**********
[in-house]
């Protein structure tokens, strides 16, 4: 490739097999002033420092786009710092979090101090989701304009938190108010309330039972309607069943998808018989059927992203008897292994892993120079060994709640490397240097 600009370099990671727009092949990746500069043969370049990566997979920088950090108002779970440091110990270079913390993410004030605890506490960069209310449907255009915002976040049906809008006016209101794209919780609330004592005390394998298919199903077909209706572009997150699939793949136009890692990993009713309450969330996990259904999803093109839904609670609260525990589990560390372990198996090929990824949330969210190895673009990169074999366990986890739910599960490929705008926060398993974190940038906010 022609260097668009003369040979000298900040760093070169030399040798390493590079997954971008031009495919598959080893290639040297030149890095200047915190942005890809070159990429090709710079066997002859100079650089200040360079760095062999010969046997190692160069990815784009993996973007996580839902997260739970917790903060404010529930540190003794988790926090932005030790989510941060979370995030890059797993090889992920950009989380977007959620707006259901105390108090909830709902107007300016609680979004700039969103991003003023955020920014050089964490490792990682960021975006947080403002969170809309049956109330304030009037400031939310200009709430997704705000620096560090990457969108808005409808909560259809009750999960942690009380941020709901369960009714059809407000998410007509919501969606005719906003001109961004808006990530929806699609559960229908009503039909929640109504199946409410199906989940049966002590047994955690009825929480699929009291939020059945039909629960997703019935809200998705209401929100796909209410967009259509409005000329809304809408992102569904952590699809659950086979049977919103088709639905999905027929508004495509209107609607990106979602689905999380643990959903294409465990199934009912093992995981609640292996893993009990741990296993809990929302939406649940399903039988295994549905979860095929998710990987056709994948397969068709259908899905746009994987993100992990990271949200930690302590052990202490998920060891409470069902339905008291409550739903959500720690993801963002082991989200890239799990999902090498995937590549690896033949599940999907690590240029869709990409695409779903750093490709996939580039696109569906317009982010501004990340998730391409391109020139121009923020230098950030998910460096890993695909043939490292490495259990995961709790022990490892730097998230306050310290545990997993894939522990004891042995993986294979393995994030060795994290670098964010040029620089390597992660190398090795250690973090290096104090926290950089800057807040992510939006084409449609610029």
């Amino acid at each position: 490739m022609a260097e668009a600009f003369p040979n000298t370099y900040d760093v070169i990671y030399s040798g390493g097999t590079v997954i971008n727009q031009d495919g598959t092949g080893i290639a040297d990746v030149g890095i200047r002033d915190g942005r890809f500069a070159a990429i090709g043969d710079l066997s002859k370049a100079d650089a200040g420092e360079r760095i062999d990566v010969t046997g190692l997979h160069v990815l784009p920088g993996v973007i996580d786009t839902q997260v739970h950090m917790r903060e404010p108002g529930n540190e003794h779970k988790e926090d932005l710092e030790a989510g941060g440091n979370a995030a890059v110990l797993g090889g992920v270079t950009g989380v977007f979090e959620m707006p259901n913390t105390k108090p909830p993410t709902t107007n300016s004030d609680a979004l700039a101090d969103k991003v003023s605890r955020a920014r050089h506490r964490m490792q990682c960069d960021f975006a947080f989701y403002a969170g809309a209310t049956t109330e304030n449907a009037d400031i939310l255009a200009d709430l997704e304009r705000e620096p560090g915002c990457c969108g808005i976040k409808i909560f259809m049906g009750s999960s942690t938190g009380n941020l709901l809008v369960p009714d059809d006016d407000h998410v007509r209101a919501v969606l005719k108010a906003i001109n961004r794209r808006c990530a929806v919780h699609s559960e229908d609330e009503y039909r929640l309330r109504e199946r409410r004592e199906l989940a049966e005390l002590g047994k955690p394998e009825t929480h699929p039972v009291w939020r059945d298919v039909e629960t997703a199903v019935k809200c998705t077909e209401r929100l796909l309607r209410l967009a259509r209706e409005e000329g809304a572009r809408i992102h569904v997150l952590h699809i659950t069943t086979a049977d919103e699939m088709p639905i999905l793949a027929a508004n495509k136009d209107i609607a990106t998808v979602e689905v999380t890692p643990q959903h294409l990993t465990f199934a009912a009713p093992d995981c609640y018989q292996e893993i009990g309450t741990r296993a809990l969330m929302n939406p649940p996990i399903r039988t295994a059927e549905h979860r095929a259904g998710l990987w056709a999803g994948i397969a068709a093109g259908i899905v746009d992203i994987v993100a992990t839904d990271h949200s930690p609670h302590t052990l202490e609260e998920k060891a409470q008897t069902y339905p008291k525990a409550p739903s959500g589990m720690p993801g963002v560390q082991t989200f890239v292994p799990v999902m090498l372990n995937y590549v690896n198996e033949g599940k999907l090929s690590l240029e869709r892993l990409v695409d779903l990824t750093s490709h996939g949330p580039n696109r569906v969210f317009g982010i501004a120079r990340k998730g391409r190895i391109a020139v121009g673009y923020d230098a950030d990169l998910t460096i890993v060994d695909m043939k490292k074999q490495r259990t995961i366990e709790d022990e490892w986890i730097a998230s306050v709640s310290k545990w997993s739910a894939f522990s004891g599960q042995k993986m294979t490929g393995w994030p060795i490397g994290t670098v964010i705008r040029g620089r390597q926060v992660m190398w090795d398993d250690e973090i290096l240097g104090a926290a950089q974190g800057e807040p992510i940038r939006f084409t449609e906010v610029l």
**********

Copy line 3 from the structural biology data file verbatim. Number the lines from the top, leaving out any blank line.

């Amino acid at each position: 490739m022609a260097e668009a600009f003369p040979n000298t370099y900040d760093v070169i990671y030399s040798g390493g097999t590079v997954i971008n727009q031009d495919g598959t092949g080893i290639a040297d990746v030149g890095i200047r002033d915190g942005r890809f500069a070159a990429i090709g043969d710079l066997s002859k370049a100079d650089a200040g420092e360079r760095i062999d990566v010969t046997g190692l997979h160069v990815l784009p920088g993996v973007i996580d786009t839902q997260v739970h950090m917790r903060e404010p108002g529930n540190e003794h779970k988790e926090d932005l710092e030790a989510g941060g440091n979370a995030a890059v110990l797993g090889g992920v270079t950009g989380v977007f979090e959620m707006p259901n913390t105390k108090p909830p993410t709902t107007n300016s004030d609680a979004l700039a101090d969103k991003v003023s605890r955020a920014r050089h506490r964490m490792q990682c960069d960021f975006a947080f989701y403002a969170g809309a209310t049956t109330e304030n449907a009037d400031i939310l255009a200009d709430l997704e304009r705000e620096p560090g915002c990457c969108g808005i976040k409808i909560f259809m049906g009750s999960s942690t938190g009380n941020l709901l809008v369960p009714d059809d006016d407000h998410v007509r209101a919501v969606l005719k108010a906003i001109n961004r794209r808006c990530a929806v919780h699609s559960e229908d609330e009503y039909r929640l309330r109504e199946r409410r004592e199906l989940a049966e005390l002590g047994k955690p394998e009825t929480h699929p039972v009291w939020r059945d298919v039909e629960t997703a199903v019935k809200c998705t077909e209401r929100l796909l309607r209410l967009a259509r209706e409005e000329g809304a572009r809408i992102h569904v997150l952590h699809i659950t069943t086979a049977d919103e699939m088709p639905i999905l793949a027929a508004n495509k136009d209107i609607a990106t998808v979602e689905v999380t890692p643990q959903h294409l990993t465990f199934a009912a009713p093992d995981c609640y018989q292996e893993i009990g309450t741990r296993a809990l969330m929302n939406p649940p996990i399903r039988t295994a059927e549905h979860r095929a259904g998710l990987w056709a999803g994948i397969a068709a093109g259908i899905v746009d992203i994987v993100a992990t839904d990271h949200s930690p609670h302590t052990l202490e609260e998920k060891a409470q008897t069902y339905p008291k525990a409550p739903s959500g589990m720690p993801g963002v560390q082991t989200f890239v292994p799990v999902m090498l372990n995937y590549v690896n198996e033949g599940k999907l090929s690590l240029e869709r892993l990409v695409d779903l990824t750093s490709h996939g949330p580039n696109r569906v969210f317009g982010i501004a120079r990340k998730g391409r190895i391109a020139v121009g673009y923020d230098a950030d990169l998910t460096i890993v060994d695909m043939k490292k074999q490495r259990t995961i366990e709790d022990e490892w986890i730097a998230s306050v709640s310290k545990w997993s739910a894939f522990s004891g599960q042995k993986m294979t490929g393995w994030p060795i490397g994290t670098v964010i705008r040029g620089r390597q926060v992660m190398w090795d398993d250690e973090i290096l240097g104090a926290a950089q974190g800057e807040p992510i940038r939006f084409t449609e906010v610029l």